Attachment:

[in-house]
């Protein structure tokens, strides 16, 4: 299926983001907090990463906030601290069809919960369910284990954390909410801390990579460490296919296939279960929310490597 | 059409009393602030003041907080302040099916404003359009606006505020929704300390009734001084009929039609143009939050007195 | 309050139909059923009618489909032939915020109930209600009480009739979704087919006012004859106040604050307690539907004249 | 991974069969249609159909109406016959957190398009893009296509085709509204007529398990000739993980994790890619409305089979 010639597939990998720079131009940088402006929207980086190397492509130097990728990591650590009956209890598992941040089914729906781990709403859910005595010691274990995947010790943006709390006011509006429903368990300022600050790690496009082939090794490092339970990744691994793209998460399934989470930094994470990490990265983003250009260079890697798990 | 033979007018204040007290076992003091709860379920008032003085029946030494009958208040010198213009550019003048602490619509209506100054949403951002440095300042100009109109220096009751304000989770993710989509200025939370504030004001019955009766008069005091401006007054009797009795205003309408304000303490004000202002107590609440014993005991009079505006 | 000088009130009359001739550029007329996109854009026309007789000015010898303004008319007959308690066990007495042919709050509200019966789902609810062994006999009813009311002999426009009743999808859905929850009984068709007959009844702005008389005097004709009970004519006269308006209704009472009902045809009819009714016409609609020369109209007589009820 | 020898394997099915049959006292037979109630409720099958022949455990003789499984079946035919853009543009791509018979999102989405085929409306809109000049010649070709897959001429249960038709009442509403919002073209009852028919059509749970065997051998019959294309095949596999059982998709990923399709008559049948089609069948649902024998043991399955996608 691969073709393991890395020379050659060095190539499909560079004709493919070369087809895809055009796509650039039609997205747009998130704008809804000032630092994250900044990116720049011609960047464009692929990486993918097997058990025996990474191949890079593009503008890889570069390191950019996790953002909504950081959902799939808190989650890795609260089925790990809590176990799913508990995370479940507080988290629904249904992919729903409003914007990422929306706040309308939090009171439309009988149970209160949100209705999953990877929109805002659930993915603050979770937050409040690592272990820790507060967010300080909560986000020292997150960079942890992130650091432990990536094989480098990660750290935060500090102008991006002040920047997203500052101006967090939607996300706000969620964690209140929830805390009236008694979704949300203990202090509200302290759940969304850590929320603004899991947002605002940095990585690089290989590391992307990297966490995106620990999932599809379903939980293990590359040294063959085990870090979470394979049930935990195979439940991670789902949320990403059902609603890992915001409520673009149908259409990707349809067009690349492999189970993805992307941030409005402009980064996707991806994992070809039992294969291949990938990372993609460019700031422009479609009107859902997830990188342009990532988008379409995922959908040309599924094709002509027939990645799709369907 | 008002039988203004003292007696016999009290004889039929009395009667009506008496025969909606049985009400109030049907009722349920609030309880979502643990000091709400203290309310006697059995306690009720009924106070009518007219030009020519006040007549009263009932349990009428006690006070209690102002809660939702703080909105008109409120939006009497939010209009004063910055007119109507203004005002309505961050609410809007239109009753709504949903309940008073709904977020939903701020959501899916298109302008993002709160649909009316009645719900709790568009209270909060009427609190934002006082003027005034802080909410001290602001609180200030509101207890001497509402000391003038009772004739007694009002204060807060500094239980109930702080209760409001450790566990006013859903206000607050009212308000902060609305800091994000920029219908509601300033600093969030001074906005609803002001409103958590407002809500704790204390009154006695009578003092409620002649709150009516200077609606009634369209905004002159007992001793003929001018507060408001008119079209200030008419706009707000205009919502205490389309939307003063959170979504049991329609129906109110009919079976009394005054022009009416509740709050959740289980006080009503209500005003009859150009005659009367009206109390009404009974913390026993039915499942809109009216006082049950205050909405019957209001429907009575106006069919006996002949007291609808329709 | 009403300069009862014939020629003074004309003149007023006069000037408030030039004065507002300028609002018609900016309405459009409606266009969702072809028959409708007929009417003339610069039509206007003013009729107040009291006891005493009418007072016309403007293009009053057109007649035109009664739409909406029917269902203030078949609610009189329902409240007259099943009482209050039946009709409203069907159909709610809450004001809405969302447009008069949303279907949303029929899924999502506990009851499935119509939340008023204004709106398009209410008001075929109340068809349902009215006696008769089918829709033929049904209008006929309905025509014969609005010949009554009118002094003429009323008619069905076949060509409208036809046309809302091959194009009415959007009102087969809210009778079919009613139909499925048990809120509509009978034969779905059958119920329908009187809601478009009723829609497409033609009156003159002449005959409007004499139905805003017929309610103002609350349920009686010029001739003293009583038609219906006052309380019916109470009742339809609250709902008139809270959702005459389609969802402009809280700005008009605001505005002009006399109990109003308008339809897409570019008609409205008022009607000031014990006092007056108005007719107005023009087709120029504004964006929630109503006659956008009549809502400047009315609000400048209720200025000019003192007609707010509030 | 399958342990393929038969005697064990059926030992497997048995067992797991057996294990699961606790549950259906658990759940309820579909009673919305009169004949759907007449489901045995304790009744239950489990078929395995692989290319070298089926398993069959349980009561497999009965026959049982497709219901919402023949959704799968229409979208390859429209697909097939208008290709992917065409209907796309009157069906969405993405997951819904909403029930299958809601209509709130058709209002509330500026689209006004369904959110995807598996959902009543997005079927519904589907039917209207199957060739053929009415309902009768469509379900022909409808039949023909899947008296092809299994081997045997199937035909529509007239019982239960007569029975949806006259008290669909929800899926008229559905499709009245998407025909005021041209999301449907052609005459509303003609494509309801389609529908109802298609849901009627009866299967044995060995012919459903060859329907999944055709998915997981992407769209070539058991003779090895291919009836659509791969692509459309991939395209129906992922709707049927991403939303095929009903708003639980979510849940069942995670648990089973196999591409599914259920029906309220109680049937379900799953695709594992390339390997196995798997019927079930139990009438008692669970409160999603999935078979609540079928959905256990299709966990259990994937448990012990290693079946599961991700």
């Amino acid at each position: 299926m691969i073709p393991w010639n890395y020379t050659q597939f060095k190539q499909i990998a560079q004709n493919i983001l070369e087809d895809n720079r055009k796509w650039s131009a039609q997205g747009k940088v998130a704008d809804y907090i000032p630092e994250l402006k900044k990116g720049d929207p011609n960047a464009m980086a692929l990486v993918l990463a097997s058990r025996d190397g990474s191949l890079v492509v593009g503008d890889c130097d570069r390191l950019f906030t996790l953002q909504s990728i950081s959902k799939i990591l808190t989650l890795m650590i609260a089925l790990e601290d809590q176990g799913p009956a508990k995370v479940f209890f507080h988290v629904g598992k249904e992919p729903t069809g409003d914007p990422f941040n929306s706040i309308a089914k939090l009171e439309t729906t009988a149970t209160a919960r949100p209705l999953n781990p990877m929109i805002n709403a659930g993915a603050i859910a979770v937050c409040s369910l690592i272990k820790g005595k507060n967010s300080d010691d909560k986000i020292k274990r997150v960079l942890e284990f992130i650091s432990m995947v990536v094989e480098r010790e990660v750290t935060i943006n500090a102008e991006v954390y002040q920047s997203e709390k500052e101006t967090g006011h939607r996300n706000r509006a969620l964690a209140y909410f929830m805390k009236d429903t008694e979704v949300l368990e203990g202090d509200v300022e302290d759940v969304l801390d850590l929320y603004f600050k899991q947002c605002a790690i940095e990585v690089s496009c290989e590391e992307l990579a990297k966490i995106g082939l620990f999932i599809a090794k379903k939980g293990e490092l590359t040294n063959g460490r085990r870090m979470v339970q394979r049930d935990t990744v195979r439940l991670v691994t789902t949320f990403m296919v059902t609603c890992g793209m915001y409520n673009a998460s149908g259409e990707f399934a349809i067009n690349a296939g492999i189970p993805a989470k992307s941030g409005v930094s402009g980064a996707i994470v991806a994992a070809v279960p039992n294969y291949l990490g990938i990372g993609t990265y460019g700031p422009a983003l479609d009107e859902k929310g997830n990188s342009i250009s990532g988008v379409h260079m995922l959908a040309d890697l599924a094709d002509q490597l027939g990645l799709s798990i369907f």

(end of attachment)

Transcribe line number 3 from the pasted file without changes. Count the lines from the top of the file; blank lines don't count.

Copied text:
């Amino acid at each position: 299926m691969i073709p393991w010639n890395y020379t050659q597939f060095k190539q499909i990998a560079q004709n493919i983001l070369e087809d895809n720079r055009k796509w650039s131009a039609q997205g747009k940088v998130a704008d809804y907090i000032p630092e994250l402006k900044k990116g720049d929207p011609n960047a464009m980086a692929l990486v993918l990463a097997s058990r025996d190397g990474s191949l890079v492509v593009g503008d890889c130097d570069r390191l950019f906030t996790l953002q909504s990728i950081s959902k799939i990591l808190t989650l890795m650590i609260a089925l790990e601290d809590q176990g799913p009956a508990k995370v479940f209890f507080h988290v629904g598992k249904e992919p729903t069809g409003d914007p990422f941040n929306s706040i309308a089914k939090l009171e439309t729906t009988a149970t209160a919960r949100p209705l999953n781990p990877m929109i805002n709403a659930g993915a603050i859910a979770v937050c409040s369910l690592i272990k820790g005595k507060n967010s300080d010691d909560k986000i020292k274990r997150v960079l942890e284990f992130i650091s432990m995947v990536v094989e480098r010790e990660v750290t935060i943006n500090a102008e991006v954390y002040q920047s997203e709390k500052e101006t967090g006011h939607r996300n706000r509006a969620l964690a209140y909410f929830m805390k009236d429903t008694e979704v949300l368990e203990g202090d509200v300022e302290d759940v969304l801390d850590l929320y603004f600050k899991q947002c605002a790690i940095e990585v690089s496009c290989e590391e992307l990579a990297k966490i995106g082939l620990f999932i599809a090794k379903k939980g293990e490092l590359t040294n063959g460490r085990r870090m979470v339970q394979r049930d935990t990744v195979r439940l991670v691994t789902t949320f990403m296919v059902t609603c890992g793209m915001y409520n673009a998460s149908g259409e990707f399934a349809i067009n690349a296939g492999i189970p993805a989470k992307s941030g409005v930094s402009g980064a996707i994470v991806a994992a070809v279960p039992n294969y291949l990490g990938i990372g993609t990265y460019g700031p422009a983003l479609d009107e859902k929310g997830n990188s342009i250009s990532g988008v379409h260079m995922l959908a040309d890697l599924a094709d002509q490597l027939g990645l799709s798990i369907f």